Stony Brook Cancer Center is creating a one-of-a-kind metabolomics and imaging translational research program that will transform what we know about cancer today.

Created with two back-to-back gifts from the Bahls totaling $13.75 million, the Kavita and Lalit Bahl Center for Metabolomics and Imaging will provide the human capital and resources to enable Stony Brook physicians and scientists to conduct revolutionary cancer research and make breakthroughs in diagnostic imaging. This work will propel the evolution of precision cancer care into the future of cancer medicine.

Building on Stony Brook’s Strengths
As part of Stony Brook University, Stony Brook Medicine has access to the University’s resources in the hard sciences, such as chemistry, physics and applied mathematics. Coupled with widely respected researchers in the fields of metabolomics, cancer biology, medical imaging and computational oncology the collaborative environment is boundless. Our multidisciplinary teams of researchers and physicians are uniquely positioned to conduct pioneering, transformative cancer research.

  • Metabolomics and lipidomics
    Stony Brook’s expertise in lipidomics and metabolism is nationally recognized. Metabolomics is an emerging field in cancer investigation and is considered the most promising area of focus for advancing precision-directed cancer treatment. By exploring the metabolic pathways of cancer cells, physicians and scientists can unlock their influence on the development and proliferation of disease.
  • Advanced medical imaging
    Stony Brook has a storied history - past and present - as a pioneer in diagnostic imaging. In the early 1970s, while a professor of Chemistry at Stony Brook, the late Paul Lauterbur developed a way to look inside living organisms without surgery or x-ray radiation and for this invention he shared a Nobel Prize in 2003.  National Medal of Science recipient, and Emeritus Chemistry Professor Joanna Fowler Today, nationally renowned expert Mark Schweitzer, MD, Chair, Department of Radiology in the Stony Brook University School of Medicine, leads the advanced imaging activities at Stony Brook Medicine.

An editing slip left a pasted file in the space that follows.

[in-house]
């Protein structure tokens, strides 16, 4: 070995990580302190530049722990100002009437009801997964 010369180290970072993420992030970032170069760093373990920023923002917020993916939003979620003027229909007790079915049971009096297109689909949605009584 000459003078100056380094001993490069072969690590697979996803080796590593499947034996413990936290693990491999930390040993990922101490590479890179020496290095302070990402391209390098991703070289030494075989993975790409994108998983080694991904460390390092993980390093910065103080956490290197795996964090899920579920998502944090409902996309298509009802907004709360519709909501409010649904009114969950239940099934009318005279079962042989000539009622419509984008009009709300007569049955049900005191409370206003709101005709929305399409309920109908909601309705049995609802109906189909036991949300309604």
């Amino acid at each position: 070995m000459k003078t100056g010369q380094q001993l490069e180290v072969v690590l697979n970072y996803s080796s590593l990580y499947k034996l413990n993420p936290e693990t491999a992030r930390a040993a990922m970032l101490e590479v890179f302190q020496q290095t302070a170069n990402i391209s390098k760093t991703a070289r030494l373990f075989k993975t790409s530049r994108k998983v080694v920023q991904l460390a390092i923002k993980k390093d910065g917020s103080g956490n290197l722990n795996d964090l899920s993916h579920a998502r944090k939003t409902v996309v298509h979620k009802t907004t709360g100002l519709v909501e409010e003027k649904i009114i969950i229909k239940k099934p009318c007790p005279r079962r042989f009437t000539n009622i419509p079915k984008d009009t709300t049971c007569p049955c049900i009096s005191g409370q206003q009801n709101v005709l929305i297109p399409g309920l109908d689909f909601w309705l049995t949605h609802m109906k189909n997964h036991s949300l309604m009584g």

• Computational oncology
    World renowned scientist Joel Saltz, MD, PhD, Cherith Chair, Department of Biomedical Informatics, will provide invaluable expertise in computational oncology as the research progresses. He has already make a significant impact at Stony Brook by developing an integrative biomedical informatics platform.
  • Cancer biology
    Research studies in cancer biology include biochemical, molecular, cellular, and genomic approaches, coupled with in vivo studies, to define and target metabolic pathways driving cancer growth.
  • Clinical care
    Stony Brook’s surgeons and physicians, who work within cancer-specific multidisciplinary teams, will be involved in assessing and explaining appropriate clinical trials for their patients.

Breaking New Ground in Cancer Research and Care
With increasing imaging and metabolomics technologies and additional expertise, the Bahl Center’s overall goals will be to:

  • Discover diagnostic cancer biomarkers and monitor them during treatment
  • Use molecular imaging capabilities to make necessary radiotracers for translational studies and clinical trials
  • Discover new cellular targets for cancer treatment
  • Identify complex metabolic pathways in the cancer cells of patients, enabling additional targeted and individualized therapy
  • Use imaging technologies to enable clinicians to track a patient’s individual response to therapy
  • Determine how epidemiological and lifestyle factors such as nutrition, obesity and tobacco use are linked to cancer risk as a way to devise preventive measures

State-of-the-Art Building
Initially, the Bahl Center research was conducted in existing space in Stony Brook University School of Medicine laboratories in collaboration with other University laboratories. The center moved to the Medical and Research Translation (MART) building when it opened in 2019.

The Bahl Center facilities include:

  • A cyclotron, which is used to create novel tracer molecules for PET scanning, which allows advanced diagnostics through molecular imaging within the human body
  • Hot labs, where radioactive tracers for the cyclotron are prepared
  • Two PET scanners
  • Research laboratories

Research Leadership
Stony Brook’s Yusuf Hannun, MD, is an international leader in lipid biochemistry and the role of this metabolism in cancers. Dr. Hannun, along with his wife, Lina Obeid, MD's (now deceased) studies, individually and together, have increased the understanding of the mechanism and regulatory strategies involved in lipid metabolism and their roles in cancers.

Yusuf Hannun, MD, Director of the Stony Brook Cancer Center, Vice Dean for Cancer Medicine and Joel Strum Kenny Professor in Cancer Research
Dr. Hannun is a renowned physician-scientist whose career has spanned more than 30 years as a cancer clinician and researcher investigating the lipid mediators of cancer cell signaling. He has published more than 500 scientific papers, edited seven books and holds seven patents.

Propelling Cancer Research and Treatment to the Next Level and Beyond
The totality of the Bahl gifts, both generous and visionary, will have a decades-long impact on cancer research, medical treatments and patient care.

“The creation of the Bahl Center is futuristic in the sense that we will take cancer research to the next level, with the vision of being a national leader in metabolomics and imaging research for cancer. Each of the research elements within the center will drive the cancer investigation so we can, with chaotic perfection, better understand many forms of cancer, create better diagnostics, improved therapeutics, and even devise new preventive methods.”

-- Yusuf A. Hannun, MD

To view a video about tthe Bahl Center, click here.